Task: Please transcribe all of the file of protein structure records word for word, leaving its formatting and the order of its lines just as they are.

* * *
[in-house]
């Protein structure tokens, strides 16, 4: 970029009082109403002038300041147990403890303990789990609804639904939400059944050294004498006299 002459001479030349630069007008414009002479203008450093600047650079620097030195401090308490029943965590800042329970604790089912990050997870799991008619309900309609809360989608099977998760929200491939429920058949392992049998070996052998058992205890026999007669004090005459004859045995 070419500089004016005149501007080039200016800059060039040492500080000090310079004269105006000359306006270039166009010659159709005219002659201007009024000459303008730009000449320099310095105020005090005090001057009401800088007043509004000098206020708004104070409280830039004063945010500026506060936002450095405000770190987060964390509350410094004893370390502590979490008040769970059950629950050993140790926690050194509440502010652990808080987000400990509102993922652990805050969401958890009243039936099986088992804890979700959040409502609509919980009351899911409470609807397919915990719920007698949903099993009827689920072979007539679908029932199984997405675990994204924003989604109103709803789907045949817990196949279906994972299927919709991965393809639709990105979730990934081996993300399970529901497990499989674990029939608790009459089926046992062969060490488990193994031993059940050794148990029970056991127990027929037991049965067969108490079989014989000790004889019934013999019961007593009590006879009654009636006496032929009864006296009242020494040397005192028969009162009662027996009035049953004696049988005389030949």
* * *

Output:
[in-house]
């Protein structure tokens, strides 16, 4: 970029009082109403002038300041147990403890303990789990609804639904939400059944050294004498006299 002459001479030349630069007008414009002479203008450093600047650079620097030195401090308490029943965590800042329970604790089912990050997870799991008619309900309609809360989608099977998760929200491939429920058949392992049998070996052998058992205890026999007669004090005459004859045995 070419500089004016005149501007080039200016800059060039040492500080000090310079004269105006000359306006270039166009010659159709005219002659201007009024000459303008730009000449320099310095105020005090005090001057009401800088007043509004000098206020708004104070409280830039004063945010500026506060936002450095405000770190987060964390509350410094004893370390502590979490008040769970059950629950050993140790926690050194509440502010652990808080987000400990509102993922652990805050969401958890009243039936099986088992804890979700959040409502609509919980009351899911409470609807397919915990719920007698949903099993009827689920072979007539679908029932199984997405675990994204924003989604109103709803789907045949817990196949279906994972299927919709991965393809639709990105979730990934081996993300399970529901497990499989674990029939608790009459089926046992062969060490488990193994031993059940050794148990029970056991127990027929037991049965067969108490079989014989000790004889019934013999019961007593009590006879009654009636006496032929009864006296009242020494040397005192028969009162009662027996009035049953004696049988005389030949």